Financial derivatives are products which allow all these entities to reduce their exposure to market moves which are beyond their control.
DEVELOPMENT: FINANCIAL MATHEMATICS
The breakthrough idea of Black, Merton and Scholes, that of pricing by arbitrage and replication arguments.
It is only because of work in the field of pure probability in the previous twenty years that the theory was able to advance so rapidly.
Stochastic calculus and martingale theory were the perfect mathematical tools for the development of financial derivatives.
Models based on Brownian motion turned out to be highly tractable and usable in practice.
Derivatives are financial contracts, or financial instruments, whose values are derived from the value of something else (known as the underlying ).
The underlying value on which a derivative is based can be an asset (e.g., commodities, equities (stocks), residential mortgages, commercial real estate, loans, bonds), an index (e.g., interest rates, exchange rates, stock market indices, consumer price index (CPI)), weather conditions, or other items.
A derivative is a financial instrument that derives or gets it value from some real good or stock.
It is in its most basic form simply a contract between two parties to exchange value based on the action of a real good or service.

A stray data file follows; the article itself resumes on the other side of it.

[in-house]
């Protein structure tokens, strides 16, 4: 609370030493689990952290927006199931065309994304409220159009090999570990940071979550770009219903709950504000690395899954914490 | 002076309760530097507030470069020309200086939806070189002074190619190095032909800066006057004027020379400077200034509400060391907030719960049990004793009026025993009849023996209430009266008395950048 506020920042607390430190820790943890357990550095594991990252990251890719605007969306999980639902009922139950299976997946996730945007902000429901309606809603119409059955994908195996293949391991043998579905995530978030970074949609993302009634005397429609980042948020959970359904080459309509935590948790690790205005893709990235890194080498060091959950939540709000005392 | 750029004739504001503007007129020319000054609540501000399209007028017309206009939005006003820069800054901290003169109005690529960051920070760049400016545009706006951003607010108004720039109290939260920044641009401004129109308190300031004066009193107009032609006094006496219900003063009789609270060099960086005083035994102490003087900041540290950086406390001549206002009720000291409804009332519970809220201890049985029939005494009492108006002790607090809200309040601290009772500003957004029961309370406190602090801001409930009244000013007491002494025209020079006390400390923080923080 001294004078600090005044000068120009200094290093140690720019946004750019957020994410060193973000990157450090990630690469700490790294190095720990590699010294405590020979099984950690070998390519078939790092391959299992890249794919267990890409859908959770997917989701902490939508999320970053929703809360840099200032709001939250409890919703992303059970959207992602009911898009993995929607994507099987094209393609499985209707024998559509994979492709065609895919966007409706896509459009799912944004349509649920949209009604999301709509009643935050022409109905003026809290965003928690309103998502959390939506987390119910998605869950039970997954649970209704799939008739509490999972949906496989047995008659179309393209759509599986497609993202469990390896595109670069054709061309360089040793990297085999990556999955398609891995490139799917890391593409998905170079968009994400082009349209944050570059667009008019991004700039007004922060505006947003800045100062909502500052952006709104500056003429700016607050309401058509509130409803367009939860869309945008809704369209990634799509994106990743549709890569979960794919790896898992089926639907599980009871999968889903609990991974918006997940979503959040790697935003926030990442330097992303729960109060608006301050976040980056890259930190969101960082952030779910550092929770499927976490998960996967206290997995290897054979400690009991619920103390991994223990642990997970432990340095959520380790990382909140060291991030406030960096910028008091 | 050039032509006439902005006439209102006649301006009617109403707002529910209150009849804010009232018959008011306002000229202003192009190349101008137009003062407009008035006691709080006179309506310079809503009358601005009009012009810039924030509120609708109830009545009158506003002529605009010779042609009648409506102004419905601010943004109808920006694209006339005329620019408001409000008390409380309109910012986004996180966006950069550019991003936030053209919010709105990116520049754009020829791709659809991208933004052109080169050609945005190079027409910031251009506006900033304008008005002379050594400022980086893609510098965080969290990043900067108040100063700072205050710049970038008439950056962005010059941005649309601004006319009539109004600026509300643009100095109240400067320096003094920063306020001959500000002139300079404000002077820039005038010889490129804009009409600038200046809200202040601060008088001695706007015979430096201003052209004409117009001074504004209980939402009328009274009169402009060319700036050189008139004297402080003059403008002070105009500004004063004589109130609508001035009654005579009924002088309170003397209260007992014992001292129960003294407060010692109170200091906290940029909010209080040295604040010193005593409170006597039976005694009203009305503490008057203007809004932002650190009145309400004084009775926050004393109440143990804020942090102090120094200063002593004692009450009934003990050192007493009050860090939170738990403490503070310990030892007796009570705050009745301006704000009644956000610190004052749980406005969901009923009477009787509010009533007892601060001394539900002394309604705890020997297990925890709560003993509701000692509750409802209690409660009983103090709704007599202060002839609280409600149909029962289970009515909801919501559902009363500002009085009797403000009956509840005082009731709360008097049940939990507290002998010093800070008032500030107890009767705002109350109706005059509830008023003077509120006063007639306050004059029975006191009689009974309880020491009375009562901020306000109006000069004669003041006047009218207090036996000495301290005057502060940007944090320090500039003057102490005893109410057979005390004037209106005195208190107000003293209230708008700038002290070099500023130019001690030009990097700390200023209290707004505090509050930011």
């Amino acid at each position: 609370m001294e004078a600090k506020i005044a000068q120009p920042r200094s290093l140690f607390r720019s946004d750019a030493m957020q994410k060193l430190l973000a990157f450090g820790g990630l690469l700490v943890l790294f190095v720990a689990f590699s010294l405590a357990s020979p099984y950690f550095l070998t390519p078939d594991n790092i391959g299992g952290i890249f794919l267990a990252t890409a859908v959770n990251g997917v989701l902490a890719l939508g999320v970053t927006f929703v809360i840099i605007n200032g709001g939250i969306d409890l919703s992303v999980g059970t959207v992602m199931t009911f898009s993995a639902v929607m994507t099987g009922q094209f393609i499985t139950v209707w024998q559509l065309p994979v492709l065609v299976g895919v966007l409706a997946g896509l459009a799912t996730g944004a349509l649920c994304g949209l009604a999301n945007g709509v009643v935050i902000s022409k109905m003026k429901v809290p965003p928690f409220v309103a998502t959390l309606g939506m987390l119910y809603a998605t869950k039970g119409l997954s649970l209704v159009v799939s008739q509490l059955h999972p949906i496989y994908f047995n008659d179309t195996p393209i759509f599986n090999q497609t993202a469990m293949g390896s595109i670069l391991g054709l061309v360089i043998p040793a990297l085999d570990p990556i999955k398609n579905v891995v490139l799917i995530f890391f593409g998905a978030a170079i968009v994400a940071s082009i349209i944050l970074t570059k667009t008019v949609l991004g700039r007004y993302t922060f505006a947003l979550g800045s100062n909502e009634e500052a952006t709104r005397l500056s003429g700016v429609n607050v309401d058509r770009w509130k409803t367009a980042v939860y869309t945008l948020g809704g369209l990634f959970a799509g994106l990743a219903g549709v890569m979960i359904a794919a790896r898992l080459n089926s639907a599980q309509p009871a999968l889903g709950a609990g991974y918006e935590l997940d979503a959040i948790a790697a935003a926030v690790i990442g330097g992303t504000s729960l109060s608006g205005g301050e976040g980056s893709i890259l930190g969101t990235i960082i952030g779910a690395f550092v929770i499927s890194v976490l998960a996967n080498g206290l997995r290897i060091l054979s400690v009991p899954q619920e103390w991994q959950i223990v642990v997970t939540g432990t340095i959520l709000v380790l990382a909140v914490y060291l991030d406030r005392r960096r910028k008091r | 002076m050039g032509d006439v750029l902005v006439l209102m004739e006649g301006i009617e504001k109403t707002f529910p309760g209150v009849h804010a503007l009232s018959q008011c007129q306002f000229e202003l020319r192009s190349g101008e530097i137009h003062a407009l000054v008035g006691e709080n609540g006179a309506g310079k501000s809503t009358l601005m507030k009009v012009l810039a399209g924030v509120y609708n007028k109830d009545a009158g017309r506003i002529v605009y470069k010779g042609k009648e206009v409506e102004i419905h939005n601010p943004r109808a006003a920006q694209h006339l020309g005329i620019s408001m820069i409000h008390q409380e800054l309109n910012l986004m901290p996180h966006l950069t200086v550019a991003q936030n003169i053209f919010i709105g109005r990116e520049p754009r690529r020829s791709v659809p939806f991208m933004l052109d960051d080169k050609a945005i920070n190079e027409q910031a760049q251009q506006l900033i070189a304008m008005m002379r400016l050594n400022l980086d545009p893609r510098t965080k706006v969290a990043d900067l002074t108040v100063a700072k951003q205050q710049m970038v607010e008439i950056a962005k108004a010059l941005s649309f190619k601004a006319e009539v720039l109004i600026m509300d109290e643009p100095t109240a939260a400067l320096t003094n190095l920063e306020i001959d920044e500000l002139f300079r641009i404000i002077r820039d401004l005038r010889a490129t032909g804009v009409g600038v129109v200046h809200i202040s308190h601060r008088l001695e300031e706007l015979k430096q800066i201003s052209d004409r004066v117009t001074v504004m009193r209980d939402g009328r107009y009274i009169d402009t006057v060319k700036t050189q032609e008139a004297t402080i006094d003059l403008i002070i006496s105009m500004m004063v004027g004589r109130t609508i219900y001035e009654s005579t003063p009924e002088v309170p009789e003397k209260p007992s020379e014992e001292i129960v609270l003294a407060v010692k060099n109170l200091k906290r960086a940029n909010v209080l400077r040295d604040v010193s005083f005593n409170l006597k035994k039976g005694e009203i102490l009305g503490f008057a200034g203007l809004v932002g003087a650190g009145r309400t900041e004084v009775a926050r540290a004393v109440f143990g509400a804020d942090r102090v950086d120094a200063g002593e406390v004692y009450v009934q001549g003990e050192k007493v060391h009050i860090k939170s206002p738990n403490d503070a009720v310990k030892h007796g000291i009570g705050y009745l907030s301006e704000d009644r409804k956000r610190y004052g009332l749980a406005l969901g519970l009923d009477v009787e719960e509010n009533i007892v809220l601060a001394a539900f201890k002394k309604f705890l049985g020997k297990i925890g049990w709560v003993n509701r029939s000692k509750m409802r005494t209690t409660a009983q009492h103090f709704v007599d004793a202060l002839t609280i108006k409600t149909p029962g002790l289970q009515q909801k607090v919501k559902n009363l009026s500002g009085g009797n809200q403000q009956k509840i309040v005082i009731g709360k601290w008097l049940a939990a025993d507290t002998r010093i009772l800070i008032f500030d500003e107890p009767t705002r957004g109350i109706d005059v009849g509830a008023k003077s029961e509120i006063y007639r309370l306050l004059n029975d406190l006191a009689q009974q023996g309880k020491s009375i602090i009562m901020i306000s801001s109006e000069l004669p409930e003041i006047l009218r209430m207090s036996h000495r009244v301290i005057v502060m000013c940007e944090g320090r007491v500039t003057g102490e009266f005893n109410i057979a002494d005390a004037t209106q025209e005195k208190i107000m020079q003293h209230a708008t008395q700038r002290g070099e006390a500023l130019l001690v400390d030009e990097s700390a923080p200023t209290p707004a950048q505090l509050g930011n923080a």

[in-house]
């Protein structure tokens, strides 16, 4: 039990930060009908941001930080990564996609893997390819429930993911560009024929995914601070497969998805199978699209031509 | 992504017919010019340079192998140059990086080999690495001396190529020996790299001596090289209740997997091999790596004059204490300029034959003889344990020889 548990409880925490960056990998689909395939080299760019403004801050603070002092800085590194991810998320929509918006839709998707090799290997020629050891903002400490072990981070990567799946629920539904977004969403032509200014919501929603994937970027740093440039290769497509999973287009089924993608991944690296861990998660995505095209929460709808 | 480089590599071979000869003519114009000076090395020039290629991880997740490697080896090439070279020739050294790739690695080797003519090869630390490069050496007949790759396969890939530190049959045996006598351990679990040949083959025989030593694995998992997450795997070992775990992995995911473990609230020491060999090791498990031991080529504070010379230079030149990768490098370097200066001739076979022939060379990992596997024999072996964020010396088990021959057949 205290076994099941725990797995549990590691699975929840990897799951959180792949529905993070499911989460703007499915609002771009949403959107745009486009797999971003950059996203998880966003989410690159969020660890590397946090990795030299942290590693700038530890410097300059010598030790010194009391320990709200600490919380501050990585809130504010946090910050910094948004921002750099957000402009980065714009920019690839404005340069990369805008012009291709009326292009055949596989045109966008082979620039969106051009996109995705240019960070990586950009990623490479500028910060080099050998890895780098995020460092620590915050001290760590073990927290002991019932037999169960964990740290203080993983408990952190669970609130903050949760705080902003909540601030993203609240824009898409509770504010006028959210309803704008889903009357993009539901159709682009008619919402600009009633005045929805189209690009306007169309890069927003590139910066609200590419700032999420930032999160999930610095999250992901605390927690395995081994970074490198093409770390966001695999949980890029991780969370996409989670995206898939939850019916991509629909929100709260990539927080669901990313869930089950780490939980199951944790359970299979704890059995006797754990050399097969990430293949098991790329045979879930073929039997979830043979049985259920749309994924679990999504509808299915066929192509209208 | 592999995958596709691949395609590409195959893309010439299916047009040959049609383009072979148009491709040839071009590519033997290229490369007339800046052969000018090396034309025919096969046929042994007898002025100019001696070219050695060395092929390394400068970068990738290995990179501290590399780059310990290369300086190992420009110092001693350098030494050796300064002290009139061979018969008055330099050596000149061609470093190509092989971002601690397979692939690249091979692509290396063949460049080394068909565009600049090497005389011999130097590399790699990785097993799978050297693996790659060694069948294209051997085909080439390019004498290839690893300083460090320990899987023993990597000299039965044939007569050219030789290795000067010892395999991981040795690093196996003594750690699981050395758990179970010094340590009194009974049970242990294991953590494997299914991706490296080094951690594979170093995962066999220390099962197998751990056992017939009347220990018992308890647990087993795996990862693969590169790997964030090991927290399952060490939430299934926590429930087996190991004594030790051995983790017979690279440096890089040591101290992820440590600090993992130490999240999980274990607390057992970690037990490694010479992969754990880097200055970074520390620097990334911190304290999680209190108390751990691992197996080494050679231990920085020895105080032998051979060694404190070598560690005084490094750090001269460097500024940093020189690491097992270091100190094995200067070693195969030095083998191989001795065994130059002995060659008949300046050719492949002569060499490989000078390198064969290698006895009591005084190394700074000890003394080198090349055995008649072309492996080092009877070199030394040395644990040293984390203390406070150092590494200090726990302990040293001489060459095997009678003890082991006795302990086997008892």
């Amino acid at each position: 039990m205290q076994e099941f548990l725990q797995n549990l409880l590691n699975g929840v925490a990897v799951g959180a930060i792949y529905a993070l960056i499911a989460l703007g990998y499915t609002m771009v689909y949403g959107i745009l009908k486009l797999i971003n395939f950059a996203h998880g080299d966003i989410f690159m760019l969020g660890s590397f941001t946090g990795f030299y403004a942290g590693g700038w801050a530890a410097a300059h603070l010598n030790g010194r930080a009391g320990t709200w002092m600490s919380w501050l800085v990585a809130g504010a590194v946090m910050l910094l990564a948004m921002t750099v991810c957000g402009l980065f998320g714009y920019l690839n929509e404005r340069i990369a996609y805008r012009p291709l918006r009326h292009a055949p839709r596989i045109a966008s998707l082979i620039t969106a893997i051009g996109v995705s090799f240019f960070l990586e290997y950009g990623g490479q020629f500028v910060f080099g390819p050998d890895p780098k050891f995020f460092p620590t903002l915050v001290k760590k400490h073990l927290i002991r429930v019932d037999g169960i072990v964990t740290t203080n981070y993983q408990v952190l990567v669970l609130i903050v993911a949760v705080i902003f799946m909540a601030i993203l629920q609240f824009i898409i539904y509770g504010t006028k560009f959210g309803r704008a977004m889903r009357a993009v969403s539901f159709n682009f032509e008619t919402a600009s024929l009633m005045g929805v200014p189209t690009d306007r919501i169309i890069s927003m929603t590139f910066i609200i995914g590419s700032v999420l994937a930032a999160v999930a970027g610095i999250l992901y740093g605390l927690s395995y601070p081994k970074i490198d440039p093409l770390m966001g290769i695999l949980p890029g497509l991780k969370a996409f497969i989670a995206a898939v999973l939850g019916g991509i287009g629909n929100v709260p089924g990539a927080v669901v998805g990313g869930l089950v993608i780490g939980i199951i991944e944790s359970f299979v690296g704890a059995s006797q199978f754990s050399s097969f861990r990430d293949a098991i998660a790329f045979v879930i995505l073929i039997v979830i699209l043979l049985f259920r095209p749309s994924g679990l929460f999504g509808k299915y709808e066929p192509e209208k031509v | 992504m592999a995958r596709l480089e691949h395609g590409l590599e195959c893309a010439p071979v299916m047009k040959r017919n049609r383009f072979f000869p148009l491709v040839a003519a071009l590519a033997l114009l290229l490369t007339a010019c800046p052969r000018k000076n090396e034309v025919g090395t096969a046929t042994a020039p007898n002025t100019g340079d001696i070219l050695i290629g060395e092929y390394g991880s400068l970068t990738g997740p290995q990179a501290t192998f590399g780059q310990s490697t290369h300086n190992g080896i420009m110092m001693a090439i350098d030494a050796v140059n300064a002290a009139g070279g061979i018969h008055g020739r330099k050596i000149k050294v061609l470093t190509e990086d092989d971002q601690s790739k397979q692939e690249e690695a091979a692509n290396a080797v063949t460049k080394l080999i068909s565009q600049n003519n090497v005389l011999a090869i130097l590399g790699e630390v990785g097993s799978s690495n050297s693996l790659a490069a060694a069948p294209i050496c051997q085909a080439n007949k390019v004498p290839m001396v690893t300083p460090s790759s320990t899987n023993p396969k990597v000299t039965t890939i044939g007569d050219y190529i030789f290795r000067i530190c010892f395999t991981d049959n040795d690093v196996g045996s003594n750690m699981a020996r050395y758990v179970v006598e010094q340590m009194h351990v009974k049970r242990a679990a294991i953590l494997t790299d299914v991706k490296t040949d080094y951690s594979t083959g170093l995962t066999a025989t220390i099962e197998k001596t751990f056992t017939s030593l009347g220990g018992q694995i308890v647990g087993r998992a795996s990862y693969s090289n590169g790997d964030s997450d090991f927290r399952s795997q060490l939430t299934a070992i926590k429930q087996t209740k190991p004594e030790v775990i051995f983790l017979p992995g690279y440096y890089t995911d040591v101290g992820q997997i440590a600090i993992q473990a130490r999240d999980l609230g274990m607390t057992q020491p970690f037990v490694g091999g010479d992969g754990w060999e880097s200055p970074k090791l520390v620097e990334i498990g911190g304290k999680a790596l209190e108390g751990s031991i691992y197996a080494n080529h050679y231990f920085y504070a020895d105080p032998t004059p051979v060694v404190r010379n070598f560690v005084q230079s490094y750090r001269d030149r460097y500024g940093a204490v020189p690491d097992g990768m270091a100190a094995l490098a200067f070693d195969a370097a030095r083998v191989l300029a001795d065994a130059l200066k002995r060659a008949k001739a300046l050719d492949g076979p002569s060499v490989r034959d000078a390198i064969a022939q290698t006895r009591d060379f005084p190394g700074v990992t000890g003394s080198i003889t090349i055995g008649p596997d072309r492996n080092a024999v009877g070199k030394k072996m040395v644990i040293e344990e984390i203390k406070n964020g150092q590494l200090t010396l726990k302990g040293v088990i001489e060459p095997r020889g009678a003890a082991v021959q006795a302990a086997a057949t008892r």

Typically, the seller receives money in exchange for an agreement to purchase or sell some good or service at some specified future date.
The largest appeal of derivatives is that they offer some degree of leverage.
Leverage is a financial term that refers to the multiplication that happens when a small amount of money is used to control an item of much larger value.
A mortgage is the most common form of leverage.
For a small amount of money and taking on the obligation of a mortgage, a person gains control of a property of much larger value than the small amount of money that has exchanged hands.
Derivatives offer the same sort of leverage or multiplication as a mortgage.
For a small amount of money, the investor can control a much larger value of company stock then would be possible without use of derivatives.
This can work both ways, though. If the investor purchasing the derivative is correct, then more money can be made than if the investment had been made directly into the company itself.
However, if the investor is wrong, the losses are multiplied instead.
Derivatives can be used to mitigate the risk of economic loss arising from changes in the value of the underlying.
reflect a view on the future behavior of the market, speculate;
lock in an arbitrage profit;
change the nature of a liability;
change the nature of an investment;
HEDGING & SPECULATION
Derivatives can be used to mitigate the risk of economic loss arising from changes in the value of the underlying. This activity is known as hedging.
Derivatives can be used by investors to increase the profit arising if the value of the underlying moves in the direction they expect. This activity is known as speculation.